This May, a group of about 10 parishioners from all walks of life, who for the last four years have come together every week to delve deeply into Scripture, will walk out of the sanctuary of St. Vincent Pallotti Church in Haddon Township together for the last time.
The group includes professionals, stay-at-home moms, teachers, secretaries, executives and retired people. For 12 semesters they gathered around the same table and studied every book of the Bible.
They shared aspects of their faith that were both inspiring and troubling. They learned about one another’s lives, prayed for and supported one another, and were inspired by their teacher, Ed Beckett.
“The classes have been a great vehicle for Catholics to live their faith more deeply and participate more fully in the life of the church,” Beckett said. He’s taught classes within the Institute for a collective 10 years.
The class is one of four left in the Camden Biblical Institute, an initiative of what used to be the Diocesan Office of Adult Faith Formation that has spanned 17 years and hundreds of students.
At one time, there were as many as 12 such classes operating simultaneously across the diocese. Three years ago the Camden Diocese stopped opening new classes because of a decline in registrations. When the last classes graduate this year, the Institute will be no more, replaced by parish, rather than diocesan-based, Scripture sharing groups and other initiatives through what is now the Office of Lifelong Faith Formation.
“It’s been great to be able to join people outside my parish community from the Diocese of Camden who I never would have had a chance to meet otherwise,” said student Carl Zweigle. “It fuses us together as a larger community.”
“It’s been a gift to people who experienced parish mergers and the changes because of them. It helped them deepen their faith at a time they felt their faith was challenged,” Beckett said.
Started in 1998, the Camden Biblical Institute was designed like a college-level Scripture study course and required hours of homework and reading per week. Paid, qualified teachers led the part lecture, part discussion-based classes.
Each year of the course was made up of three 10-week long semesters and students could choose between a two-year basic and a four-year advanced course. At the end, students received a certificate from the diocese.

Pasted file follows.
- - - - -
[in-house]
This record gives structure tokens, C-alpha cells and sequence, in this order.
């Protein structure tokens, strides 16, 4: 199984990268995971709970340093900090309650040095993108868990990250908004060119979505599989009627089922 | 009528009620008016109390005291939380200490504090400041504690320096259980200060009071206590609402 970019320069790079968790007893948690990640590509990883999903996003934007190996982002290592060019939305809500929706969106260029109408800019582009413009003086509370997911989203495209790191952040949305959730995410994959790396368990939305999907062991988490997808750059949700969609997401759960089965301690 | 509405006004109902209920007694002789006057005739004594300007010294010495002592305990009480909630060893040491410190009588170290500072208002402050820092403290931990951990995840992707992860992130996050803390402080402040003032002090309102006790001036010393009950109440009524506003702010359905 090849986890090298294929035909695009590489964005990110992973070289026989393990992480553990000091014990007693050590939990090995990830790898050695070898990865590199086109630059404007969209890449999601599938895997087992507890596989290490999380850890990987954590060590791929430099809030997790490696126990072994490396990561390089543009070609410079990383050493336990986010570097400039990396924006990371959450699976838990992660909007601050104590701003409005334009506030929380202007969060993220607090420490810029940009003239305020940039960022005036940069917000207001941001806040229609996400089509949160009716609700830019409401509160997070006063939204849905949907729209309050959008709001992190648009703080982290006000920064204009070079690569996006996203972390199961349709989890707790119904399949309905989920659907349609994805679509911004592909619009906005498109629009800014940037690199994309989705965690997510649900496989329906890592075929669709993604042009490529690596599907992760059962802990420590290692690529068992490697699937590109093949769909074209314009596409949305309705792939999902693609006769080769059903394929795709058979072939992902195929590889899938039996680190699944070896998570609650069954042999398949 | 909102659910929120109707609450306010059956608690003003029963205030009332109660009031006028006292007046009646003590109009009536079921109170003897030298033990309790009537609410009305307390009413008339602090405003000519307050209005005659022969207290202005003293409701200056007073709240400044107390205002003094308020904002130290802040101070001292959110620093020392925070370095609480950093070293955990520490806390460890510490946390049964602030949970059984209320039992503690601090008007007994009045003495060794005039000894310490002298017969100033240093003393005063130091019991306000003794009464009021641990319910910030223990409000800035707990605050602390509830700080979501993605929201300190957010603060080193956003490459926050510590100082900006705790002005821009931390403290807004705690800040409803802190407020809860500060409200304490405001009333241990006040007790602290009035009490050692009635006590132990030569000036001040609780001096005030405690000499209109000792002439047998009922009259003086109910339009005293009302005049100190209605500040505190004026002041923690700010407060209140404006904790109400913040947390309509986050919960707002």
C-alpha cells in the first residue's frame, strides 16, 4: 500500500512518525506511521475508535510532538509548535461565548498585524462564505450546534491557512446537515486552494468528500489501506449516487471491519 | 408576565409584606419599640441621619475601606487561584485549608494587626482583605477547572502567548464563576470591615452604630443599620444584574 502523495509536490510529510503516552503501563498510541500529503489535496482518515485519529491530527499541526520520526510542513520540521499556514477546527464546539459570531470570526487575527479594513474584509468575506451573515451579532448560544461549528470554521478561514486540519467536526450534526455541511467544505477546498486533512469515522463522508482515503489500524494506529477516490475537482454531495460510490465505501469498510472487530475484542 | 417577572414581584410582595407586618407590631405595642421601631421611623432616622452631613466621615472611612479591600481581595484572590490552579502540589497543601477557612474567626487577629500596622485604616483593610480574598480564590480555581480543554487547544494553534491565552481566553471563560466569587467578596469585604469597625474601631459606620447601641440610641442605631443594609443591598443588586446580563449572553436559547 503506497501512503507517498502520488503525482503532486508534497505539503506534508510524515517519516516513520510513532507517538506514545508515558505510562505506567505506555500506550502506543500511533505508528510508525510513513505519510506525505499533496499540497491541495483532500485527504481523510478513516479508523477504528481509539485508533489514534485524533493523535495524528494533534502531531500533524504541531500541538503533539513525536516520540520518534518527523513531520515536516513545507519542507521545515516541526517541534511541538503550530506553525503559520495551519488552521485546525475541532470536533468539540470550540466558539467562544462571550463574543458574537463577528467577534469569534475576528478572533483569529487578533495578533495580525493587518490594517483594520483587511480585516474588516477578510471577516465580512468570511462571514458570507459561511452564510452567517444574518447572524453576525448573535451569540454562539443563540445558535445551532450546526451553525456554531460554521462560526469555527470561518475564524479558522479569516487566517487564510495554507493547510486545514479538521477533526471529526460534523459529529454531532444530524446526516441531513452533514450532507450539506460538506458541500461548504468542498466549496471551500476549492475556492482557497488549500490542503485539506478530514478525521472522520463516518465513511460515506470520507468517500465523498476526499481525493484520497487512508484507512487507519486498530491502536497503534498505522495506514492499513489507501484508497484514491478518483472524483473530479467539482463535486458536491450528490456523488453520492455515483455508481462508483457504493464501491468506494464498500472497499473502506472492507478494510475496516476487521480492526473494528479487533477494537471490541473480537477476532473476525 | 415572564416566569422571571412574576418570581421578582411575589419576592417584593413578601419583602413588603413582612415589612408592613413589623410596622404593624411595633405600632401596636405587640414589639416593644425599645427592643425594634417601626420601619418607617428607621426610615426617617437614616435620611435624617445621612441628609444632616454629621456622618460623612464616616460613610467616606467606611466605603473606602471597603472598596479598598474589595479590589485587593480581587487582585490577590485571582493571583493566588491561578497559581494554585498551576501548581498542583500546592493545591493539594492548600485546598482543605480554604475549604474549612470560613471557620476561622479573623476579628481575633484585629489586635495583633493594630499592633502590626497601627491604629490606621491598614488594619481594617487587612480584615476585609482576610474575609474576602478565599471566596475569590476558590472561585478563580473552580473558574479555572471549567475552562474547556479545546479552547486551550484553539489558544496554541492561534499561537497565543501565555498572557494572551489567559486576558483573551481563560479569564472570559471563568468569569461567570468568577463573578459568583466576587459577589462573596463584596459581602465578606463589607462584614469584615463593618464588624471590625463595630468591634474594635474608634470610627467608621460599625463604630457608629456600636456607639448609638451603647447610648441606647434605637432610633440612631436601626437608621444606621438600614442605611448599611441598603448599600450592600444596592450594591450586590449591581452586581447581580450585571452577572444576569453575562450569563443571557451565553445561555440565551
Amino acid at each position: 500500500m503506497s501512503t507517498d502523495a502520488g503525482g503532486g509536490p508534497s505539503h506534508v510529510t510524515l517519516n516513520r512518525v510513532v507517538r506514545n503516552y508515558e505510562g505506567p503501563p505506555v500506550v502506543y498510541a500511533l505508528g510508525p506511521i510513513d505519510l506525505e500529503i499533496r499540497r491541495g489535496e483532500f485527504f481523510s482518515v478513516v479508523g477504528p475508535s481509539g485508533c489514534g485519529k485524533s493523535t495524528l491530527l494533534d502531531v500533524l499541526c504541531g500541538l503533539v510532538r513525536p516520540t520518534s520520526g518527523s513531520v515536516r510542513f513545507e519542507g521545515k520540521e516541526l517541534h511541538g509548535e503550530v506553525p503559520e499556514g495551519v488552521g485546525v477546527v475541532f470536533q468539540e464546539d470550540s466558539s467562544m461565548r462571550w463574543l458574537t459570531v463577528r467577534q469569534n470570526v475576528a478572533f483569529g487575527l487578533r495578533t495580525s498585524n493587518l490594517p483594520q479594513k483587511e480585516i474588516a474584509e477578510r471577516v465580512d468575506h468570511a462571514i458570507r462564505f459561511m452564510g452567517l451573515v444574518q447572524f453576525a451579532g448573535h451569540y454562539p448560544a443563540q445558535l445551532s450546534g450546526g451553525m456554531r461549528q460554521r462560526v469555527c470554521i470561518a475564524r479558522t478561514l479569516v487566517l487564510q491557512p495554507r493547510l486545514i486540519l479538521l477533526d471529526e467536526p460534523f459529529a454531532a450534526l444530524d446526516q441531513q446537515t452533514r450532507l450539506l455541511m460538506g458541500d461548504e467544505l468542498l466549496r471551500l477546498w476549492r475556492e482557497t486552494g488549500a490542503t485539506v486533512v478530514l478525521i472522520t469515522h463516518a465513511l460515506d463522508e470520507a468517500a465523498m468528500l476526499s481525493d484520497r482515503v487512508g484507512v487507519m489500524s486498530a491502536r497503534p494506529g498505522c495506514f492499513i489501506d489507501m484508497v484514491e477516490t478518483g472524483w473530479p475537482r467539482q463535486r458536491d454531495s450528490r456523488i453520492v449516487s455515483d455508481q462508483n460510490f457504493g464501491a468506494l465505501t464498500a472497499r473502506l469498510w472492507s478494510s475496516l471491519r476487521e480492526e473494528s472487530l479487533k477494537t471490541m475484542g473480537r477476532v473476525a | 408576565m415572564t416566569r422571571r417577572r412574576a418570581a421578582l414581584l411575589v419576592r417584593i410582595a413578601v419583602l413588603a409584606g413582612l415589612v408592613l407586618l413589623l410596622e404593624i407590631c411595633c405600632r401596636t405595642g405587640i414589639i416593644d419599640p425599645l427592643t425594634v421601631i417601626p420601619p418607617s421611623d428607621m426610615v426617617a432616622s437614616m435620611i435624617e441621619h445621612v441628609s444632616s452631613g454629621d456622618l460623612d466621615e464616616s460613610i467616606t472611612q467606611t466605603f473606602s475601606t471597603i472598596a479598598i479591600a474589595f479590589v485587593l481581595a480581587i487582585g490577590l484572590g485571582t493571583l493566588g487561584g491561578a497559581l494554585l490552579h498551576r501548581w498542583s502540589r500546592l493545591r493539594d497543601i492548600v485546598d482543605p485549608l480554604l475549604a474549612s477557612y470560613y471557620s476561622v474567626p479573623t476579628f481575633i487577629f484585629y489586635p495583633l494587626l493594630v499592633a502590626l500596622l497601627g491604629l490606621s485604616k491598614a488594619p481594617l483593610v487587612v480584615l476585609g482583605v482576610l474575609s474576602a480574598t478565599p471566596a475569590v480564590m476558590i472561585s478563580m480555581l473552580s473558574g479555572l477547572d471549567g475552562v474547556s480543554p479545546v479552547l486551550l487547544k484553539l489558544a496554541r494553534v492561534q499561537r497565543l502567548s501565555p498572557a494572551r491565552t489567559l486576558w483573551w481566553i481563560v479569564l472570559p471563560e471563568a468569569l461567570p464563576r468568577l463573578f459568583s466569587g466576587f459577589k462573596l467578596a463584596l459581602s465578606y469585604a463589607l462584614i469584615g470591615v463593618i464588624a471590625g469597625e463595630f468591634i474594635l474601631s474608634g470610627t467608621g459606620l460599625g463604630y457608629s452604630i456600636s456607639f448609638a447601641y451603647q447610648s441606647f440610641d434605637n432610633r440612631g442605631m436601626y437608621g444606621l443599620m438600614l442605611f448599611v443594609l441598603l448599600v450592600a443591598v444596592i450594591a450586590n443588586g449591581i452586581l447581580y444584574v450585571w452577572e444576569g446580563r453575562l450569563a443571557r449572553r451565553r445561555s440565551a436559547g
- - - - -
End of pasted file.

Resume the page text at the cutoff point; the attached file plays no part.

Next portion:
“It required considerable dedication to do the course,” said Dr. Francis Blee, who coordinated the Institute from 2000 to 2010 as director of Evangelization and Adult Faith Formation for the diocese. “It was unique because it allowed Catholics from the parishes with or without any degrees or college education to really do an in-depth study of the Bible.”
“Someone who had completed the Biblical Institute would then be in a position to introduce Bible study to their parish. They were fully qualified to be leaders in their parishes of adult faith formation,” he said.
Martha A. Scutte, coordinator of the Institute since 2010 through the Diocesan Office of Lifelong Faith Formation and a graduate of the course, estimates that most of the 55 faith-sharing groups and Bible study groups currently operating throughout diocesan parishes were started by graduates of the Institute.
“We studied Scripture but we also studied the Catholic faith. It taught us so much about our faith and where it comes from. We can discuss Scripture intelligently with others; we can evangelize,” she said of her own class experience. “There was a real hunger for the Scripture and for this kind of in-depth study in the parishes. I am saddened to see it end.”
The Second Vatican Council’s emphasis on the importance of Scripture for the laity opened the door to initiatives like the Camden Biblical Institute that help Catholics read, pray and understand the Bible.
Father Matthew Weber, pastor of the Church of St. Bridget in Glassboro, taught the course for approximately 10 years. He echoed multiple former teachers who said the course was as enriching for them as it was for their students.
“We would look at Scripture both from a spiritual sense and in terms of its theological content — the audience it was being addressed to and how it was applied over time to church teaching,” Father Weber said. “It made me think about how I apply Scripture to my preaching. It gave me a whole new outlook on the Scripture through the eyes of the students to the issues of today.”
Students and teachers alike spoke about the community aspect of the classes and the spiritual support network formed after years of class together.
“This class has been a glorious time for me to renew my faith and refresh my soul. Our instructor, Joe Sosnowsky, and my classmates contributed greatly to my experience,” said Barbara Stenger, a current student with a class held in Ocean City. “They inspired me, they challenged me, and I was transformed as we prayerfully engaged in the living Word of God.”